Demo

You can try it all out in the div below - click on the View XML data link to see if you are Ajax-ready. If you're a 'sans-JavaScript' user, then clicking the link will display a screen shot of a corresponding data2.xml page as rendered by Firefox in a new window.

Developing Web Applications with Ajax

This page demonstrates the use of Asynchronous Javascript and XML (Ajax) technology to update a web page's content by reading from a remote file dynamically -- no page reloading is required. Note that this operation does not work for users without JavaScript enabled.

This is some sample data. It is the default data for this web page. View XML data


(To fend off possible support- and network-related errors, Mozilla, Microsoft, and Apple place parts of their example code in the try clauses of try...catch statements. The tutorial author doesn't do this, and I don't either in my demo - maybe I should.)

In the name of completeness: When the data element content is loaded into the xmlObj p element, the leading and trailing white space of that content is entirely discarded by the (Ajax-supporting) browsers on my computer excepting Opera, which discards the leading white space but pastes in the trailing white space's two space characters.

Retrieving HTML

Right before the tutorial's concluding That’s all there is to it section the author throws out an interesting possibility:
If you wanted to update an object with HTML instead of just plain text, you could also use
document.getElementById(obj).innerHTML = data;
Presumably he means for that HTML to be fabricated in the current document, but the question arises: Can we use an XMLHttpRequest object to GET a remote HTML document? That we can. The responseXML return for such a document will be null and thus we won't be able to walk that document's DOM tree, but we can definitely use the responseText property in conjunction with String object methods to grab what we want in the document as shown in the responseText extraction section above.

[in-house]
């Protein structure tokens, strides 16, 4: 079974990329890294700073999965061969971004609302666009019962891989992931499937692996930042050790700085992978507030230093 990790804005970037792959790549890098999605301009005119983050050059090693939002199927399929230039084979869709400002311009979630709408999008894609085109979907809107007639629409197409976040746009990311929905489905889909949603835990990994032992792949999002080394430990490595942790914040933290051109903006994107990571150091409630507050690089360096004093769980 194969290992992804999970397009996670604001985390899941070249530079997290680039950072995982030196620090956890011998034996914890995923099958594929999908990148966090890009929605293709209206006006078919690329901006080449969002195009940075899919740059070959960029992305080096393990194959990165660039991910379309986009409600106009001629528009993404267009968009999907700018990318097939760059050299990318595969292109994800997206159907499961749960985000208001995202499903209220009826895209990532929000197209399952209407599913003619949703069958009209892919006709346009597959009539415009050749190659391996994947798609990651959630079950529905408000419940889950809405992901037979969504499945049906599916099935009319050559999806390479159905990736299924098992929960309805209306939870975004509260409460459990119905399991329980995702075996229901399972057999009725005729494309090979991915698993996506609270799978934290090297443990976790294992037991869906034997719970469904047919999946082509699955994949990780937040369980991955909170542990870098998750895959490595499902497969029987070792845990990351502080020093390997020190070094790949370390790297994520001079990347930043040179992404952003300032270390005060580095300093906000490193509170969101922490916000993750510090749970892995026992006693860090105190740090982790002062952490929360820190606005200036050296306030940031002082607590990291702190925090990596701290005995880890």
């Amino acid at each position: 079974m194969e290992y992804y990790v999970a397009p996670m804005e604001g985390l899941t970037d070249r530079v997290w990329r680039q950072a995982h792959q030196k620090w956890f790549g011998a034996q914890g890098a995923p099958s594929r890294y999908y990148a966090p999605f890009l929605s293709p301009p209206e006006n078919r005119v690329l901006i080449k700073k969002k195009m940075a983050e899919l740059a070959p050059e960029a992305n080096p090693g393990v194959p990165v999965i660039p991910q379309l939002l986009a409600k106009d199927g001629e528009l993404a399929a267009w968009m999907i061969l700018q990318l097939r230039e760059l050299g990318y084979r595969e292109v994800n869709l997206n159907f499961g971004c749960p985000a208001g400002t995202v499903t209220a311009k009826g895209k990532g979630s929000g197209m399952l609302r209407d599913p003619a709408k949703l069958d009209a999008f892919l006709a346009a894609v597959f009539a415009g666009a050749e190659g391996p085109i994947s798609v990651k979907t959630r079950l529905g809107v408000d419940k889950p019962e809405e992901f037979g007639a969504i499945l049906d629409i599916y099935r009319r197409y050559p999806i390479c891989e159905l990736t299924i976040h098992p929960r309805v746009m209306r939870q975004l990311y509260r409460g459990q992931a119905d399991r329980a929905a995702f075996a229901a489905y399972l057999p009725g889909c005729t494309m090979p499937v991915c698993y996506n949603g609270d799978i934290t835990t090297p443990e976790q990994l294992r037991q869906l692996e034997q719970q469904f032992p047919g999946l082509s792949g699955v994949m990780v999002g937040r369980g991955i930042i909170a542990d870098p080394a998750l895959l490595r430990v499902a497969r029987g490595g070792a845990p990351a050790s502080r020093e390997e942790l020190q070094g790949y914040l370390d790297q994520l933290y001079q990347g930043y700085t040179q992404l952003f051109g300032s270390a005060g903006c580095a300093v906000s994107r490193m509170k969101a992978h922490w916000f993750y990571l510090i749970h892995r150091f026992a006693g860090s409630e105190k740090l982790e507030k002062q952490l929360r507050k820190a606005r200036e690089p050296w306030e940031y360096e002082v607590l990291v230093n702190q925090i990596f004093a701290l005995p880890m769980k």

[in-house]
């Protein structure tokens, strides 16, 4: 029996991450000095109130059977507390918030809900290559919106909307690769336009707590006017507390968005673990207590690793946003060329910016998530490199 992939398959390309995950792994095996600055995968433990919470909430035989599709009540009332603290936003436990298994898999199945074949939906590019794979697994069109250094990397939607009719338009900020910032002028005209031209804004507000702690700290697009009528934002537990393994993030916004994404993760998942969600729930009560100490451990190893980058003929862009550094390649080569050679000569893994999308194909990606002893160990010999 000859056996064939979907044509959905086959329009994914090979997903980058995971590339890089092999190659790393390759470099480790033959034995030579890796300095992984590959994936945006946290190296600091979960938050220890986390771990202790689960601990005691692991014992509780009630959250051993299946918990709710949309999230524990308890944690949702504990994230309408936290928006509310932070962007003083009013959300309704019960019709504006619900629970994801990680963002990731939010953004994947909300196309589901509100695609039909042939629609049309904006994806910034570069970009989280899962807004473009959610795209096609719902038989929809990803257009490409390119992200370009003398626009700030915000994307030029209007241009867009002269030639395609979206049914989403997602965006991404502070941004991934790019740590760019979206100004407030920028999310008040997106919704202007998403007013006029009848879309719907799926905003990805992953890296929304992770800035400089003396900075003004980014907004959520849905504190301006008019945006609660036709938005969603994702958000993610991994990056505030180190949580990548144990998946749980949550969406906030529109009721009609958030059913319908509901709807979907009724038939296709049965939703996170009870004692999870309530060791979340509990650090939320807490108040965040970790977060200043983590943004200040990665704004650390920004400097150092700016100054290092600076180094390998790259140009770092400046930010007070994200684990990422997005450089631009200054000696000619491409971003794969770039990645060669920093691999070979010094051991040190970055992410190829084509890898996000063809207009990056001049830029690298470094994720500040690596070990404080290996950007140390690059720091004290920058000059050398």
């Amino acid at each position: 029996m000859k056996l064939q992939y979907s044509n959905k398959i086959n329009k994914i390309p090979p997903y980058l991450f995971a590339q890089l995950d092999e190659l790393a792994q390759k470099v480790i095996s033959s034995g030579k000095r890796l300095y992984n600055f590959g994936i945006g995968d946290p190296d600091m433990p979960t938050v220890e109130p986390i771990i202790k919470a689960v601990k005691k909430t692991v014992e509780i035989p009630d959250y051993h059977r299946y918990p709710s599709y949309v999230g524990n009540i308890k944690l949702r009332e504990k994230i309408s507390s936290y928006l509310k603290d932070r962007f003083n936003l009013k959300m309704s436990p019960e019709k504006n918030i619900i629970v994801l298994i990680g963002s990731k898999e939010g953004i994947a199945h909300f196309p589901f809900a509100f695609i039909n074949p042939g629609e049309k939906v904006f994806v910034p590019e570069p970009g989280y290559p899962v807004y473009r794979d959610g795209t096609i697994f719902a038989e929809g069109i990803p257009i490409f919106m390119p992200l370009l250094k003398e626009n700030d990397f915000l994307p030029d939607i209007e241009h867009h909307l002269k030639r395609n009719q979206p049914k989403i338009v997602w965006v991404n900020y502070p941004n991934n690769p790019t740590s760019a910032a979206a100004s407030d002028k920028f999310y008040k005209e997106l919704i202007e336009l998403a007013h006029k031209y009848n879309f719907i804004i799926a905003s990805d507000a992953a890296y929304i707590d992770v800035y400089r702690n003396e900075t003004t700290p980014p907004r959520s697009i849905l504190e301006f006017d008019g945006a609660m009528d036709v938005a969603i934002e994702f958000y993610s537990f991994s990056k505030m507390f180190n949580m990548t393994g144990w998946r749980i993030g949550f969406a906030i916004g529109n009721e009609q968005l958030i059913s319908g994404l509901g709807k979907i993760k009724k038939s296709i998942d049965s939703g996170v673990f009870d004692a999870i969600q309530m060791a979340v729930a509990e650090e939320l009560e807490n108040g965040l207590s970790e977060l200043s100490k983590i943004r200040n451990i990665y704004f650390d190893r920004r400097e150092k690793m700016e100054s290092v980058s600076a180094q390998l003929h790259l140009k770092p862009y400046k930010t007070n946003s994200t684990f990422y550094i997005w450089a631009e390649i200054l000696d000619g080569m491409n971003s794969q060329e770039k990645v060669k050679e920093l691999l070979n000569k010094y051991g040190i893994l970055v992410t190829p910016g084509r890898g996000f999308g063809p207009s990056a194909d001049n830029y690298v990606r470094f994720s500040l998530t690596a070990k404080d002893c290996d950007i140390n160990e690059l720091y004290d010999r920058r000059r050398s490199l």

November 2016 Update:
The responseXML operation will recognize an HTML document as an [object HTMLDocument] if the responseType property of the XMLHttpRequest object is set to document just before the open( ) initialization - no overrideMimeType( ) action is required. In this regard, the above demo actually extracts the text of a
<data1 style="display:none;"> ... </data1> element placed near the beginning of the body of the previous post.

The author has also written "How to Develop Web Applications with Ajax: Pt. 2", "Developing Web Applications with Ajax, Pt. 3", and "Developing Web Applications with Ajax, Pt. 4" tutorials; we won't be discussing them, but by all means read through them if this sort of thing is your cup of tea.

Moving on in HTML Goodies' Beyond HTML : JavaScript sector, we will in the following entry begin with some 'quick takes' and then take up the sector's "Hovering HTML Windows and Animated Hovering Using JavaScript" tutorial.

reptile7